The Island of Missing Trees
It is 1974 on the island of Cyprus. Two teenagers, from opposite sides of a divided land, meet at a tavern in the city they both call home. The tavern is the only place that Kostas, who is Greek and Christian, and Defne, who is Turkish and Muslim, can meet, in secret, hidden beneath the blackened beams from which hang garlands of garlic, chilli peppers and wild herbs. This is where one can find the best food in town, the best music, the best wine. But there is something else to the place: it makes one forget, even if for just a few hours, the world outside and its immoderate sorrows.
In the centre of the tavern, growing through a cavity in the roof, is a fig tree. This tree will witness their hushed, happy meetings, their silent, surreptitious departures; and the tree will be there when the war breaks out, when the capital is reduced to rubble, when the teenagers vanish and break apart.
Decades later in north London, sixteen-year-old Ada Kazantzakis has never visited the island where her parents were born. Desperate for answers, she seeks to untangle years of secrets, separation and silence. The only connection she has to the land of her ancestors is a Ficus Carica growing in the back garden of their home.
In The Island of Missing Trees, prizewinning author Elif Shafak brings us a rich, magical tale of belonging and identity, love and trauma, memory and amnesia, human-induced destruction
of nature, and, finally, renewal.
The Best Short Stories 2021
Edited by Chimamanda Ngozi Adichie
The Best Short Stories 2021: The O. Henry Prize Winners - now entering its second century of cutting-edge literary excellence - contains twenty prizewinning stories chosen from the thousands published in magazines over the previous year. Guest editor Chimamanda Ngozi Adichie has brought her own refreshing perspective to the prize, selecting stories by an engaging mix of celebrated names and young emerging voices. The winning stories are accompanied by an introduction by Adichie, observations from the winning writers on what inspired them, and an extensive resource list of magazines that publish short fiction.
Featured in this collection: Daphne Palasi Andreades • David Means • Sindya Bhanoo • Crystal Wilkinson • Alice Jolly • David Rabe • Karina Sainz Borgo (translator, Elizabeth Bryer) • Jamel Brinkley • Tessa Hadley • Adachioma Ezeano • Anthony Doerr • Tiphanie Yanique • Joan Silber • Jowhor Ile • Emma Cline • Asali Solomon • Ben Hinshaw • Caroline Albertine Minor (translator, Caroline Waight) • Jianan Qian • Sally Rooney
In 2019, Bernardine Evaristo became the first black woman to win the Booker Prize since its inception fifty years earlier - a revolutionary landmark for Britain. Her journey was a long one, but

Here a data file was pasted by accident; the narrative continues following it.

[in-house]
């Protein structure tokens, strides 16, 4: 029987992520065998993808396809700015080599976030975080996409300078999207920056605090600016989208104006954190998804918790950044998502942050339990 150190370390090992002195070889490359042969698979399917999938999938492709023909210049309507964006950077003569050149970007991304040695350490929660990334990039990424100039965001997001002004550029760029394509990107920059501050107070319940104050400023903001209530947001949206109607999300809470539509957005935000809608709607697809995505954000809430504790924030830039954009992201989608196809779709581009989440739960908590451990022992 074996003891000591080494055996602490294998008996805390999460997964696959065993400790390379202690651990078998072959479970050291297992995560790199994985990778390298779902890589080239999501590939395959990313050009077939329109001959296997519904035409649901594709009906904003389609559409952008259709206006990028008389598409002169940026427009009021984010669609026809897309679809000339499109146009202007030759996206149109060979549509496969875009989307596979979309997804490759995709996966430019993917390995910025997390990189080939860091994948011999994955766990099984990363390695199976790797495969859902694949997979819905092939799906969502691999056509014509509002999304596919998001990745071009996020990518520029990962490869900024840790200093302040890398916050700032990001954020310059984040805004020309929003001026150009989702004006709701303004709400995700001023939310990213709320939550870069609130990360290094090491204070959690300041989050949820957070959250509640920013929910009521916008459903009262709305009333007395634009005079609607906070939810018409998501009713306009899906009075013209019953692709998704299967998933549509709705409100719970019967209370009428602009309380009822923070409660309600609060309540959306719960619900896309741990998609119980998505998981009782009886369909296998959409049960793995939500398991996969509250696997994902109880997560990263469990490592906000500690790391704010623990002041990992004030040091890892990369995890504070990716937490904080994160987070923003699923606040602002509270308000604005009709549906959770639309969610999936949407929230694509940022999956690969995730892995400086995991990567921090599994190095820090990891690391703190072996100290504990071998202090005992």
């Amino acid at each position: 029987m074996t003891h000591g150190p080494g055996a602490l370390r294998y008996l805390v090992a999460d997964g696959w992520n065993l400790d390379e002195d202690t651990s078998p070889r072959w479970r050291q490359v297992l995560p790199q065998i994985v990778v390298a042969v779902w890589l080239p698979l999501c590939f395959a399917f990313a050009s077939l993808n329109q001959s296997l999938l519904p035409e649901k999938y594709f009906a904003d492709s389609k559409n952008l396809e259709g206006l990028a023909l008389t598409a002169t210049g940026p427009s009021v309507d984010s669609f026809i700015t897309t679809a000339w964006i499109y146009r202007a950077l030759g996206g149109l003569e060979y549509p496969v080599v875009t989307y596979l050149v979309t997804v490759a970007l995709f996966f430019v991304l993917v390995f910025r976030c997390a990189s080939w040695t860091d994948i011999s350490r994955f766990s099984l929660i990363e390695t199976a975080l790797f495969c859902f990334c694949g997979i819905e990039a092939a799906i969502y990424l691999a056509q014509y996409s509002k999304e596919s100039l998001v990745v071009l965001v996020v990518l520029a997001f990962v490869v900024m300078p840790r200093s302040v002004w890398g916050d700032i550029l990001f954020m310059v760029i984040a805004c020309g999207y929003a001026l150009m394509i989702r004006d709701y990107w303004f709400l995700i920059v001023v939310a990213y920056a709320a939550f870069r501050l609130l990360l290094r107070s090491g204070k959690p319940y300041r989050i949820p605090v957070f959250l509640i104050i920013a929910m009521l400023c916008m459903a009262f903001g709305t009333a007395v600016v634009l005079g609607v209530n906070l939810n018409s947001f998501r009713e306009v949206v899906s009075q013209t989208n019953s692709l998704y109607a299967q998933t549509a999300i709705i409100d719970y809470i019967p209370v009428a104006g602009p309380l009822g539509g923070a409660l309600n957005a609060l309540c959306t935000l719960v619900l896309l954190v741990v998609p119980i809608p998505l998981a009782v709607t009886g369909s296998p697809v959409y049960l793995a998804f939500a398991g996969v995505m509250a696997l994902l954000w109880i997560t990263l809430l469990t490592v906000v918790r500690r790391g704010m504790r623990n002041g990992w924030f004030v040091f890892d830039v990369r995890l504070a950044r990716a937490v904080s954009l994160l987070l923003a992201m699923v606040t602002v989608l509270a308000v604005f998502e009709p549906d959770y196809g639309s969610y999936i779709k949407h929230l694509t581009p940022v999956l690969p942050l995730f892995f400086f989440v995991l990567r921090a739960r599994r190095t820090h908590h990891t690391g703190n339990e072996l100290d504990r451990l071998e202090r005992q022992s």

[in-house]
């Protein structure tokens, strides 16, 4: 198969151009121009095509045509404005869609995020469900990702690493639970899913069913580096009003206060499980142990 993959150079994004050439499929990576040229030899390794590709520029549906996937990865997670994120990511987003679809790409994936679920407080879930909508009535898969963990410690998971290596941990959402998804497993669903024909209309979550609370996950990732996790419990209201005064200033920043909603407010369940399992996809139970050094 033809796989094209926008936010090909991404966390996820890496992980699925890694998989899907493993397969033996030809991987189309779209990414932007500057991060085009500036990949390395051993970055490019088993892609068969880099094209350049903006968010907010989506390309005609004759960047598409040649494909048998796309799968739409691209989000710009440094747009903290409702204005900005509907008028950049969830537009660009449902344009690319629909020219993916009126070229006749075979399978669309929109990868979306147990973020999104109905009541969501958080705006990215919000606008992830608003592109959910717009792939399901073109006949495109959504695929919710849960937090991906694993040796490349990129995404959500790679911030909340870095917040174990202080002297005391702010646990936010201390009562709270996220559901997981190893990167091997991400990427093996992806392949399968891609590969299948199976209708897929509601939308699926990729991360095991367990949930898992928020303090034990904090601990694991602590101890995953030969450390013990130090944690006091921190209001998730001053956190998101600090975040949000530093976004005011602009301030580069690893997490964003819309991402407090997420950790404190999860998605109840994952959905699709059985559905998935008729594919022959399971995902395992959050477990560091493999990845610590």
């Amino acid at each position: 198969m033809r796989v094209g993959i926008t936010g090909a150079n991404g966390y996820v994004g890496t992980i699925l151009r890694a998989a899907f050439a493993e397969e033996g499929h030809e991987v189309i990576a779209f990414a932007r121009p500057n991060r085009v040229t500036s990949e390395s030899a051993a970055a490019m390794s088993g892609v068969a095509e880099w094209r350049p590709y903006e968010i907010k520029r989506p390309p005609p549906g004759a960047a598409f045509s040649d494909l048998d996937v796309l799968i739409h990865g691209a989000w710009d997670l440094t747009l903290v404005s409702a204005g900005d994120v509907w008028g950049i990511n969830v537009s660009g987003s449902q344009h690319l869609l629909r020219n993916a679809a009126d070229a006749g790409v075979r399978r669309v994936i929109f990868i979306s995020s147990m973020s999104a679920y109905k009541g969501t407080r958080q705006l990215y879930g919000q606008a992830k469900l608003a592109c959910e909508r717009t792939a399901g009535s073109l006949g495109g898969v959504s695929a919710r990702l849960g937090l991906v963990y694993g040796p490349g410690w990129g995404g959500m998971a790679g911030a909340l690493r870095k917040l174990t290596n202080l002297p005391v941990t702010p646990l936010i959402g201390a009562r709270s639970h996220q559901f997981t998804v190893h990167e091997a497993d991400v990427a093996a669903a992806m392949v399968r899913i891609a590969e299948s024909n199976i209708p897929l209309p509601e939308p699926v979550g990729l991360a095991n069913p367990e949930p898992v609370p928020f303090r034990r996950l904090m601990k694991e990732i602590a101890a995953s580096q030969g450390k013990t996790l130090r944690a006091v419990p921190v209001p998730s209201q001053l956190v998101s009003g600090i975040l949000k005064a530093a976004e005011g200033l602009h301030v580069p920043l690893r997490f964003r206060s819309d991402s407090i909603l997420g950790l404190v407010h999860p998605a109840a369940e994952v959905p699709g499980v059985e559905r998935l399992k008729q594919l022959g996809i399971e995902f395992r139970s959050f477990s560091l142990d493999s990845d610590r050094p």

she made it, and she made history.
Manifesto is her intimate and fearless account of how she did it. From a childhood steeped in racism from neighbours, priests and even some white members of her own family, to discovering the arts through her local youth theatre; from stuffing her belongings into bin bags, always on the move between temporary homes, to exploring many romantic partners both toxic and loving, male and female, and eventually finding her soulmate; from setting up Britain's first theatre company for Black women in the eighties to growing into the trailblazing writer, theatre-maker, teacher, mentor and activist we see today - Bernardine charts her rebellion against the mainstream and her life-long commitment to community and creativity. And, through the prism of her extraordinary experiences, she offers vital insights into the nature of race, class, feminism, sexuality and ageing in modern Britain.
Into the Forest
Step into the forest. Hush! Keep still. An adventure awaits you under the trees as you turn the delicately crafted cut-through pages.
Watch as animals, big and small, scamper and scurry in their atmospheric woodland world. Can you see the baby deer and its mummy in the clearing? The beautifully shaped cut-through pages invite you deeper into the heart of the forest as the seasons, time of day and colours change. Ideal for reading aloud, this stunningly illustrated novelty picture book is an irresistible treat for nature lovers, young and old.
When a strange-looking animal arrives pulling a big suitcase, the other animals are curious. What on earth could be inside that suitcase? A teacup? Maybe. A table and chair? Perhaps. A whole home
and hillside with trees? This stranger must be fibbing! But when the animals break into the suitcase and discover a very special photograph, they begin to understand what the strange creature has
been through, and together they create a very special welcome present.
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